6. Are you innocent or ignorant? The president, at least the current one, relies on union bosses’ “contributions” confiscated from the union members who depend on the president and his minions for their annual raises. Wipe them out with a stroke of a pen! Are you really that stupid?

            7. Please cite the abolition of any government office with that “stroke of the pen”.

          2. There is a feedback loop, its just an unstable one. Like when you point your microphone into your speaker.

        2. Keep the unions, remove their monopoly exemption.

        3. As a public employee myself, I think government workers should have the same influence over their employer as their employer’s financiers do — via the ballot box.

          In the private sector, there’s a check on union greed: if they win too much in concessions, they might drive the employer into bankruptcy. In the public sector, only a complete fiscal collapse of the society can invalidate excessively generous labor contracts.

          1. In the public sector, only a complete fiscal collapse of the society can invalidate excessively generous labor contracts.

            The system works after all!

        4. I am, unhappily, a “member” of a public employee union. I am forced to pay the fees as my fair share. The right to associate implies a right not to associate, and I don’t have that right. I pay $1 less in mandatory fees each month to the union than an actual member. Most of us hate the union and see it for what it is–a money spigot for Dem campaigns.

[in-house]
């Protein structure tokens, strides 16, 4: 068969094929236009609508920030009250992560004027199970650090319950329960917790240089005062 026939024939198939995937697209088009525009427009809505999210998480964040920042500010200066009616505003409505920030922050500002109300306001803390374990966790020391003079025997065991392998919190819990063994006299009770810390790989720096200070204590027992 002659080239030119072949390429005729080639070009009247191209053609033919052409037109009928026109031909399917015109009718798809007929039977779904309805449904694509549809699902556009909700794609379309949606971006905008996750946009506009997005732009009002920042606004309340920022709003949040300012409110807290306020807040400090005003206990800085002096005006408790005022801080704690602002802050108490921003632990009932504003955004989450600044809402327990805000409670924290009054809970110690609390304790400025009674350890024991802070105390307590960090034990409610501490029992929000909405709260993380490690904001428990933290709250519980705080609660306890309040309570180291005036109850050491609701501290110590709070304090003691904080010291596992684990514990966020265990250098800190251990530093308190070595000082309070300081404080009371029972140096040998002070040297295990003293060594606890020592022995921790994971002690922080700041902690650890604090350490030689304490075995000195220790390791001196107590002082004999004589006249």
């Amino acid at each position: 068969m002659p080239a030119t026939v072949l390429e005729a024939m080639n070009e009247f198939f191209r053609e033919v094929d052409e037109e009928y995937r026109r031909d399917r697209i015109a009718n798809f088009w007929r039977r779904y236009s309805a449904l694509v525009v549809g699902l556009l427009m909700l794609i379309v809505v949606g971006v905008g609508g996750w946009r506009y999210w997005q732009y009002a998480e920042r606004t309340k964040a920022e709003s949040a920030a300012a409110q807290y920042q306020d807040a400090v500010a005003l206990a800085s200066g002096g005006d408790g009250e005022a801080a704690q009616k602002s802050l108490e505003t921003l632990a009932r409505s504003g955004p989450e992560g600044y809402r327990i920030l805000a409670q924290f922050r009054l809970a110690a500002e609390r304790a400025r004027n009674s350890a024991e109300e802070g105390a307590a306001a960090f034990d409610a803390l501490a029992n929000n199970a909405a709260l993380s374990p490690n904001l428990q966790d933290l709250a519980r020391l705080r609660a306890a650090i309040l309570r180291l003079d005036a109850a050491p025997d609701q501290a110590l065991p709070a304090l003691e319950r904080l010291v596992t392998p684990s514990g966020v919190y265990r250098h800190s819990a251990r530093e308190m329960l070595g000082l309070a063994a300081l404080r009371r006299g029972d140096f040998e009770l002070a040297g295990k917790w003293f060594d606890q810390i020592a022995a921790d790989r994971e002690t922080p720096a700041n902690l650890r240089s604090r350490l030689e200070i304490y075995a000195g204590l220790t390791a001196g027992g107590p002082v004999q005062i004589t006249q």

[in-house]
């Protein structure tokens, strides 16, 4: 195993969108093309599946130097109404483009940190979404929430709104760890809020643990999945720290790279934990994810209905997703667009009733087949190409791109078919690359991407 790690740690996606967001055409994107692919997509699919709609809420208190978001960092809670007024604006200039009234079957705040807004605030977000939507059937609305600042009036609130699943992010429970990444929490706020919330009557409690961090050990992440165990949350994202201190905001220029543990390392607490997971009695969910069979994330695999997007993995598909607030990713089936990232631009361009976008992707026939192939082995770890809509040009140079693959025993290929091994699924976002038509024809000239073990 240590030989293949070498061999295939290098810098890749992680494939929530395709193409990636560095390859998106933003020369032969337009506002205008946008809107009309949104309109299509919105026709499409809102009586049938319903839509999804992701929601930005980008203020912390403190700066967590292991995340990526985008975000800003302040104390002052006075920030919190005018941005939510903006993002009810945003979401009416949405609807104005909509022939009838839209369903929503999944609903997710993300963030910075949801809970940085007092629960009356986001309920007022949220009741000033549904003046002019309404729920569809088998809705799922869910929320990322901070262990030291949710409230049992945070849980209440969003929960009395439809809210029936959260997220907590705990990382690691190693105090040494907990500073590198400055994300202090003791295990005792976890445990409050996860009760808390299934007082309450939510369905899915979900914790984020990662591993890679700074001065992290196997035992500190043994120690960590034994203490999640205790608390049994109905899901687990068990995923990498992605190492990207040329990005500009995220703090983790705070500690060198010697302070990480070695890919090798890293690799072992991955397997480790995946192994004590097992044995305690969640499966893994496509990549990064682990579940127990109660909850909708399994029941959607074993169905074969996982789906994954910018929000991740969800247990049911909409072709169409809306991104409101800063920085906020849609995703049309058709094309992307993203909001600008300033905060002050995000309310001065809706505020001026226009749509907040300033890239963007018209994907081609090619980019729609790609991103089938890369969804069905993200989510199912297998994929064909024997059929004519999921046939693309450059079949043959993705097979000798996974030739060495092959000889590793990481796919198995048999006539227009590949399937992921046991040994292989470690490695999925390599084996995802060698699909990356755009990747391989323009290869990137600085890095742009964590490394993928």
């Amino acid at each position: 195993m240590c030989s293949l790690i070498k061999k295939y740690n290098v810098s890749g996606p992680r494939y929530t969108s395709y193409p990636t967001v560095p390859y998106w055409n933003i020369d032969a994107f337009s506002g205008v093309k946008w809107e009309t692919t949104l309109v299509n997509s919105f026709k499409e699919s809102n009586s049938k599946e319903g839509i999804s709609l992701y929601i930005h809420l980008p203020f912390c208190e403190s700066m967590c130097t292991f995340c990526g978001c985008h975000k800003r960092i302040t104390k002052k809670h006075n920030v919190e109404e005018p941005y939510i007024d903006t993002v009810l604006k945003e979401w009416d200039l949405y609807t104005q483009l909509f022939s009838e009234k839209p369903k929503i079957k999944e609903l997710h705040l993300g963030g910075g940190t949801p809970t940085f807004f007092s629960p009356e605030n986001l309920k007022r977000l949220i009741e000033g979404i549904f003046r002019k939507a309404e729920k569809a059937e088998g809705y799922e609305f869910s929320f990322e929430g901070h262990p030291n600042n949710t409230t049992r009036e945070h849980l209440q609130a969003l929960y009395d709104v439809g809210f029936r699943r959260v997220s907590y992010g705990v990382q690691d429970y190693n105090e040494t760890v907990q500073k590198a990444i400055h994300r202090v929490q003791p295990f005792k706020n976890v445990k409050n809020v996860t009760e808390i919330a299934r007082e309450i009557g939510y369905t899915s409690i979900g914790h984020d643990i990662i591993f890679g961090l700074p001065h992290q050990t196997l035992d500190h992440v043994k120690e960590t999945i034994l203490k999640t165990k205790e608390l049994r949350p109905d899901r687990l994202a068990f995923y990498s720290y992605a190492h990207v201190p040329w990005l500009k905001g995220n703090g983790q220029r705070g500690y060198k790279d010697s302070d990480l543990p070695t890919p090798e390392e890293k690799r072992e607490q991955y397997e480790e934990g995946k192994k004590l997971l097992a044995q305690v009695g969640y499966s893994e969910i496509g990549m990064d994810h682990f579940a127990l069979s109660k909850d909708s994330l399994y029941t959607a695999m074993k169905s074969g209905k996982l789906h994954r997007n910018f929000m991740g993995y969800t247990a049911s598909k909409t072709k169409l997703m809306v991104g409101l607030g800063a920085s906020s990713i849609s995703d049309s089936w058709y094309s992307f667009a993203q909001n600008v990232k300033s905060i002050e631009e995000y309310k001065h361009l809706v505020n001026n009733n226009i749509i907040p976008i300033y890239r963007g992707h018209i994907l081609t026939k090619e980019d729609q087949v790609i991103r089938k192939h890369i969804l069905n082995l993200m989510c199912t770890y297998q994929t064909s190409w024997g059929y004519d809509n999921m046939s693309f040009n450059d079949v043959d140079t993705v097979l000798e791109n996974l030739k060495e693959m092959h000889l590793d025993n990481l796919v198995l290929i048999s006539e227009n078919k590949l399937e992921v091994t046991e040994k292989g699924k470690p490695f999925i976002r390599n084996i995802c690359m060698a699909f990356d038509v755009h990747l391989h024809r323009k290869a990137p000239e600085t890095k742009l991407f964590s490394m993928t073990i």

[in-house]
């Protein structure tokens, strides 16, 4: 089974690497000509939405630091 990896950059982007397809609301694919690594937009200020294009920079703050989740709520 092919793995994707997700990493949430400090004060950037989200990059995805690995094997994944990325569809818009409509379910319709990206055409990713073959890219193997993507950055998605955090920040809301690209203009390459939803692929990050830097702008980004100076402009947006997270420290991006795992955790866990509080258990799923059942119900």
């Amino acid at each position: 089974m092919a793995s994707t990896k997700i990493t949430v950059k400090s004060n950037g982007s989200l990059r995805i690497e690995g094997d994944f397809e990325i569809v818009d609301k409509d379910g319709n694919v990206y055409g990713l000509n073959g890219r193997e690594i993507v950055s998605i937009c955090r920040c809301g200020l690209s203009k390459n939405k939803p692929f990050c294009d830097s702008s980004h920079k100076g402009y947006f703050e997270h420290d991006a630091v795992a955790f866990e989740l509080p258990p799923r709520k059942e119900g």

2. I’d like to do away with looming debt burden and burgeoning deficits…or is it the other way around.

      Oh, you didn’t mention those either.

      1. A good way to do that is to shore up the tax base by getting people employed and not going bankrupt from healthcare costs.

        Still waiting for the private sector to get around to that…

        1. Tony,I think you lit the fuse;-)

        2. Why should the private sector fix problems it didn’t create?

        3. How can the private sector get around to it when the government won’t let it?

          Healthcare costs are high because of a lack of competition. Do you support the AMA monopoly, which drives up costs by preventing entry? Do you support barring interstate competition between insurance companies, which only drives up the cost? Do you support FDA regulation, which only increase the costs? If costs are you main concern, break up the government hold on the industry, and costs will drop overnight.